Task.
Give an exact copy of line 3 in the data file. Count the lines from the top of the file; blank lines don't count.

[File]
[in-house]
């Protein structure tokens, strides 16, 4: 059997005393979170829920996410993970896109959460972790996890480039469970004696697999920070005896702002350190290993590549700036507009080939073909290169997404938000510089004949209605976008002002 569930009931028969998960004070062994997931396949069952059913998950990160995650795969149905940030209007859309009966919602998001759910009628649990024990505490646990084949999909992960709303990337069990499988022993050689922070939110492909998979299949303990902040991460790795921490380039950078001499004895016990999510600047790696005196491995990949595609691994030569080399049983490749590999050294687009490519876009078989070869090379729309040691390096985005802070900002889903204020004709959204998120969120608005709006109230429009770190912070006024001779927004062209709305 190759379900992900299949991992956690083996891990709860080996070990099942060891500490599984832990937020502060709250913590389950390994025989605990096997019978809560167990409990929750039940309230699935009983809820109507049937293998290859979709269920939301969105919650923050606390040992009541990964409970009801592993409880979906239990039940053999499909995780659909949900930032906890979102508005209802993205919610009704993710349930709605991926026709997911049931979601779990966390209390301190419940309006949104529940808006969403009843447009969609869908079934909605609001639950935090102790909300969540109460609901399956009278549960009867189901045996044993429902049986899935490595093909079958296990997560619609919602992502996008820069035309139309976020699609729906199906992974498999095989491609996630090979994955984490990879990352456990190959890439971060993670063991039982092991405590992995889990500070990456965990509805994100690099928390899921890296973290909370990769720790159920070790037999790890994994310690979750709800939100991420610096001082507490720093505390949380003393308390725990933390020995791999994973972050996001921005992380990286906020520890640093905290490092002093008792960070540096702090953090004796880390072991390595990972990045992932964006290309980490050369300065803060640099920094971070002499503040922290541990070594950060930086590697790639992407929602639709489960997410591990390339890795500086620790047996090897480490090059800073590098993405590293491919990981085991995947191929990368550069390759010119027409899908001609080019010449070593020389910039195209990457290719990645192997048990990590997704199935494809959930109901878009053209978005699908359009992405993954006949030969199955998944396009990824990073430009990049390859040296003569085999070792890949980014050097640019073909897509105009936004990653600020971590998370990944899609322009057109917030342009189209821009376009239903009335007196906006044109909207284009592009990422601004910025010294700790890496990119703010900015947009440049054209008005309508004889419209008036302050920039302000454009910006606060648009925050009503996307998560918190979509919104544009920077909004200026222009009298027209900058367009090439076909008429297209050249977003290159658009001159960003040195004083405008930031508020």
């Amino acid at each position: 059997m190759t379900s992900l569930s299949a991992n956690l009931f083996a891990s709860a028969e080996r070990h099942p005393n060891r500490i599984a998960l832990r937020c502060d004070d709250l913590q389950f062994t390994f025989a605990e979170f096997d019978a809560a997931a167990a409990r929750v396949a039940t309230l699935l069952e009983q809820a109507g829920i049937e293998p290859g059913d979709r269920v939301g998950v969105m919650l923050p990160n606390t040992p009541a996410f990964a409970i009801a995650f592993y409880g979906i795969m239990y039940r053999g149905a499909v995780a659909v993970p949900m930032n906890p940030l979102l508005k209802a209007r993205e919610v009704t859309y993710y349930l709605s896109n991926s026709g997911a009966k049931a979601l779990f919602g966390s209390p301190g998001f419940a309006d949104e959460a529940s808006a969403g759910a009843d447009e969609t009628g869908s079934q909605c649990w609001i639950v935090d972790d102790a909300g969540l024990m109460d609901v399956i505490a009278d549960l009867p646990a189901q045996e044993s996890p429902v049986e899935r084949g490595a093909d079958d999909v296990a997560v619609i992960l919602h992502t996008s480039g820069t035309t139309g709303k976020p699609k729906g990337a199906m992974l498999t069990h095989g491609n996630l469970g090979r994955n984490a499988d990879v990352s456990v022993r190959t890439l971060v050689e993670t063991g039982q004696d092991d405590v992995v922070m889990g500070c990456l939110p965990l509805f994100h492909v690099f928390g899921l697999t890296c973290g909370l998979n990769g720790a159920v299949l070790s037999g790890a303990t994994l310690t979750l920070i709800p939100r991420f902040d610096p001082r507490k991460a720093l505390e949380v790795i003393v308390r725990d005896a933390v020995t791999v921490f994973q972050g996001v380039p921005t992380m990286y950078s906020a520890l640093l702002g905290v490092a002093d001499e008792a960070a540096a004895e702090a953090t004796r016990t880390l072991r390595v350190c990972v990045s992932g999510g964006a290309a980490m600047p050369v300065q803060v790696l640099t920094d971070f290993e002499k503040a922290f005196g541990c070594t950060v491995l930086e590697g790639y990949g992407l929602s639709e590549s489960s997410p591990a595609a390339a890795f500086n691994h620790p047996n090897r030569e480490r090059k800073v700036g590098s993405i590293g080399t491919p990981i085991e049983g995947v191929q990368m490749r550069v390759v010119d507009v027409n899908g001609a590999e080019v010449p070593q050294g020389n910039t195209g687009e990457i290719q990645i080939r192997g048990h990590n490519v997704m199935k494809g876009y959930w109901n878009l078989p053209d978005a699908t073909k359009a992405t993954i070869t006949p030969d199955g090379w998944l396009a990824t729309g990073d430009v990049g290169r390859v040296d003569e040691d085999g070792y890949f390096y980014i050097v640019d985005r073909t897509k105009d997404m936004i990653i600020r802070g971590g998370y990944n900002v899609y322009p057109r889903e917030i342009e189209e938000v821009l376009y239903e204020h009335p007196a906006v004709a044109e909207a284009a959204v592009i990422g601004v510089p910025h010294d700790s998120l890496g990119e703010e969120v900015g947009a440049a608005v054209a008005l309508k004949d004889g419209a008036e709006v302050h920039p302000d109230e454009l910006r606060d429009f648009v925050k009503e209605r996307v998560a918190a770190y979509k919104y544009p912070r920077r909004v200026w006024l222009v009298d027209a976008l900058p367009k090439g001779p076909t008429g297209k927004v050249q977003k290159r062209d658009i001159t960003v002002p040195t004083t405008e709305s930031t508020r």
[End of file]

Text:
């Amino acid at each position: 059997m190759t379900s992900l569930s299949a991992n956690l009931f083996a891990s709860a028969e080996r070990h099942p005393n060891r500490i599984a998960l832990r937020c502060d004070d709250l913590q389950f062994t390994f025989a605990e979170f096997d019978a809560a997931a167990a409990r929750v396949a039940t309230l699935l069952e009983q809820a109507g829920i049937e293998p290859g059913d979709r269920v939301g998950v969105m919650l923050p990160n606390t040992p009541a996410f990964a409970i009801a995650f592993y409880g979906i795969m239990y039940r053999g149905a499909v995780a659909v993970p949900m930032n906890p940030l979102l508005k209802a209007r993205e919610v009704t859309y993710y349930l709605s896109n991926s026709g997911a009966k049931a979601l779990f919602g966390s209390p301190g998001f419940a309006d949104e959460a529940s808006a969403g759910a009843d447009e969609t009628g869908s079934q909605c649990w609001i639950v935090d972790d102790a909300g969540l024990m109460d609901v399956i505490a009278d549960l009867p646990a189901q045996e044993s996890p429902v049986e899935r084949g490595a093909d079958d999909v296990a997560v619609i992960l919602h992502t996008s480039g820069t035309t139309g709303k976020p699609k729906g990337a199906m992974l498999t069990h095989g491609n996630l469970g090979r994955n984490a499988d990879v990352s456990v022993r190959t890439l971060v050689e993670t063991g039982q004696d092991d405590v992995v922070m889990g500070c990456l939110p965990l509805f994100h492909v690099f928390g899921l697999t890296c973290g909370l998979n990769g720790a159920v299949l070790s037999g790890a303990t994994l310690t979750l920070i709800p939100r991420f902040d610096p001082r507490k991460a720093l505390e949380v790795i003393v308390r725990d005896a933390v020995t791999v921490f994973q972050g996001v380039p921005t992380m990286y950078s906020a520890l640093l702002g905290v490092a002093d001499e008792a960070a540096a004895e702090a953090t004796r016990t880390l072991r390595v350190c990972v990045s992932g999510g964006a290309a980490m600047p050369v300065q803060v790696l640099t920094d971070f290993e002499k503040a922290f005196g541990c070594t950060v491995l930086e590697g790639y990949g992407l929602s639709e590549s489960s997410p591990a595609a390339a890795f500086n691994h620790p047996n090897r030569e480490r090059k800073v700036g590098s993405i590293g080399t491919p990981i085991e049983g995947v191929q990368m490749r550069v390759v010119d507009v027409n899908g001609a590999e080019v010449p070593q050294g020389n910039t195209g687009e990457i290719q990645i080939r192997g048990h990590n490519v997704m199935k494809g876009y959930w109901n878009l078989p053209d978005a699908t073909k359009a992405t993954i070869t006949p030969d199955g090379w998944l396009a990824t729309g990073d430009v990049g290169r390859v040296d003569e040691d085999g070792y890949f390096y980014i050097v640019d985005r073909t897509k105009d997404m936004i990653i600020r802070g971590g998370y990944n900002v899609y322009p057109r889903e917030i342009e189209e938000v821009l376009y239903e204020h009335p007196a906006v004709a044109e909207a284009a959204v592009i990422g601004v510089p910025h010294d700790s998120l890496g990119e703010e969120v900015g947009a440049a608005v054209a008005l309508k004949d004889g419209a008036e709006v302050h920039p302000d109230e454009l910006r606060d429009f648009v925050k009503e209605r996307v998560a918190a770190y979509k919104y544009p912070r920077r909004v200026w006024l222009v009298d027209a976008l900058p367009k090439g001779p076909t008429g297209k927004v050249q977003k290159r062209d658009i001159t960003v002002p040195t004083t405008e709305s930031t508020r």